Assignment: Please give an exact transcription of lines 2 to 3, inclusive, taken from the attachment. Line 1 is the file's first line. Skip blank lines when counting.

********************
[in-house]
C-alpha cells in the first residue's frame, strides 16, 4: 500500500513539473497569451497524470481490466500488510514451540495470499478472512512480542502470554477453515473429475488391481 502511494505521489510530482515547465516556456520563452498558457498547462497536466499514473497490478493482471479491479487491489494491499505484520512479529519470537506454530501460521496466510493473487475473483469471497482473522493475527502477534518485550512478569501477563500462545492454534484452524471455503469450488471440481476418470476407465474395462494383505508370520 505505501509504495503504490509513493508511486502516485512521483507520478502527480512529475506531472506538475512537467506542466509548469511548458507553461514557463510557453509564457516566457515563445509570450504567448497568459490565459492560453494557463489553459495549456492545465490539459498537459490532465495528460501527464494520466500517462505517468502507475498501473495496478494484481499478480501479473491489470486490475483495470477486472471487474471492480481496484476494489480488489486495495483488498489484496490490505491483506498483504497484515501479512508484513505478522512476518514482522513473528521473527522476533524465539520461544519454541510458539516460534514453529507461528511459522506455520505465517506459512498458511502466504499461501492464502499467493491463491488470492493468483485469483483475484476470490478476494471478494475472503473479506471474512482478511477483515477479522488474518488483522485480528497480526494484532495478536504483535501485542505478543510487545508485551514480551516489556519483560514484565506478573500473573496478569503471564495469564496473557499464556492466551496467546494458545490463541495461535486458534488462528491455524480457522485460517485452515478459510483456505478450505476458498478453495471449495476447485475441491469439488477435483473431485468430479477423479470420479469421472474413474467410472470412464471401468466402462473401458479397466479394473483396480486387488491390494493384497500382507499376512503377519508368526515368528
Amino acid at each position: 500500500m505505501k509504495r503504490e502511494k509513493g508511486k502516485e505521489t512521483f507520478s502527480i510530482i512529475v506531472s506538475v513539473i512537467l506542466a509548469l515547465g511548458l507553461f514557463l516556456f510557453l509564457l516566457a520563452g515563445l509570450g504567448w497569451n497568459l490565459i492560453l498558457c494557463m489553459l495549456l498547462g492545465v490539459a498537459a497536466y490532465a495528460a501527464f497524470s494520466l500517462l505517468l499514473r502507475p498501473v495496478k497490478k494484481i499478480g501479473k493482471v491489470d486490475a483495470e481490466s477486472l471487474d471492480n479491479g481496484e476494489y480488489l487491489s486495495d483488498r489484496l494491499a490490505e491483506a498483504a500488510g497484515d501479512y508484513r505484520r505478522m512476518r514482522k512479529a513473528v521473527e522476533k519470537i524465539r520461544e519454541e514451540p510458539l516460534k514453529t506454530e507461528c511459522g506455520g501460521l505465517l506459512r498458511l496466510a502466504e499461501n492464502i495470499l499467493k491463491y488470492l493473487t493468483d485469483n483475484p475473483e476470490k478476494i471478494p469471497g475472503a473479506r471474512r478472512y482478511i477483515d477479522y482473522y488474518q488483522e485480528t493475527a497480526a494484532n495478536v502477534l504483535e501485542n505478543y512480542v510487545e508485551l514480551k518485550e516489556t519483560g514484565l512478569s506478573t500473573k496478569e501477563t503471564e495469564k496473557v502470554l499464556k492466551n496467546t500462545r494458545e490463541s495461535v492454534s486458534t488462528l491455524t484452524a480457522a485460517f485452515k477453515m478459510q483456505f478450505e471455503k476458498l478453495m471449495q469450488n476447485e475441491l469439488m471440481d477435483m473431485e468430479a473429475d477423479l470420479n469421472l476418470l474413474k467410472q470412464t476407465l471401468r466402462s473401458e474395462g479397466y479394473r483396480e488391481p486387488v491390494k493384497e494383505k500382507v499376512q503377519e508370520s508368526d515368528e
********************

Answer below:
C-alpha cells in the first residue's frame, strides 16, 4: 500500500513539473497569451497524470481490466500488510514451540495470499478472512512480542502470554477453515473429475488391481 502511494505521489510530482515547465516556456520563452498558457498547462497536466499514473497490478493482471479491479487491489494491499505484520512479529519470537506454530501460521496466510493473487475473483469471497482473522493475527502477534518485550512478569501477563500462545492454534484452524471455503469450488471440481476418470476407465474395462494383505508370520 505505501509504495503504490509513493508511486502516485512521483507520478502527480512529475506531472506538475512537467506542466509548469511548458507553461514557463510557453509564457516566457515563445509570450504567448497568459490565459492560453494557463489553459495549456492545465490539459498537459490532465495528460501527464494520466500517462505517468502507475498501473495496478494484481499478480501479473491489470486490475483495470477486472471487474471492480481496484476494489480488489486495495483488498489484496490490505491483506498483504497484515501479512508484513505478522512476518514482522513473528521473527522476533524465539520461544519454541510458539516460534514453529507461528511459522506455520505465517506459512498458511502466504499461501492464502499467493491463491488470492493468483485469483483475484476470490478476494471478494475472503473479506471474512482478511477483515477479522488474518488483522485480528497480526494484532495478536504483535501485542505478543510487545508485551514480551516489556519483560514484565506478573500473573496478569503471564495469564496473557499464556492466551496467546494458545490463541495461535486458534488462528491455524480457522485460517485452515478459510483456505478450505476458498478453495471449495476447485475441491469439488477435483473431485468430479477423479470420479469421472474413474467410472470412464471401468466402462473401458479397466479394473483396480486387488491390494493384497500382507499376512503377519508368526515368528
Amino acid at each position: 500500500m505505501k509504495r503504490e502511494k509513493g508511486k502516485e505521489t512521483f507520478s502527480i510530482i512529475v506531472s506538475v513539473i512537467l506542466a509548469l515547465g511548458l507553461f514557463l516556456f510557453l509564457l516566457a520563452g515563445l509570450g504567448w497569451n497568459l490565459i492560453l498558457c494557463m489553459l495549456l498547462g492545465v490539459a498537459a497536466y490532465a495528460a501527464f497524470s494520466l500517462l505517468l499514473r502507475p498501473v495496478k497490478k494484481i499478480g501479473k493482471v491489470d486490475a483495470e481490466s477486472l471487474d471492480n479491479g481496484e476494489y480488489l487491489s486495495d483488498r489484496l494491499a490490505e491483506a498483504a500488510g497484515d501479512y508484513r505484520r505478522m512476518r514482522k512479529a513473528v521473527e522476533k519470537i524465539r520461544e519454541e514451540p510458539l516460534k514453529t506454530e507461528c511459522g506455520g501460521l505465517l506459512r498458511l496466510a502466504e499461501n492464502i495470499l499467493k491463491y488470492l493473487t493468483d485469483n483475484p475473483e476470490k478476494i471478494p469471497g475472503a473479506r471474512r478472512y482478511i477483515d477479522y482473522y488474518q488483522e485480528t493475527a497480526a494484532n495478536v502477534l504483535e501485542n505478543y512480542v510487545e508485551l514480551k518485550e516489556t519483560g514484565l512478569s506478573t500473573k496478569e501477563t503471564e495469564k496473557v502470554l499464556k492466551n496467546t500462545r494458545e490463541s495461535v492454534s486458534t488462528l491455524t484452524a480457522a485460517f485452515k477453515m478459510q483456505f478450505e471455503k476458498l478453495m471449495q469450488n476447485e475441491l469439488m471440481d477435483m473431485e468430479a473429475d477423479l470420479n469421472l476418470l474413474k467410472q470412464t476407465l471401468r466402462s473401458e474395462g479397466y479394473r483396480e488391481p486387488v491390494k493384497e494383505k500382507v499376512q503377519e508370520s508368526d515368528e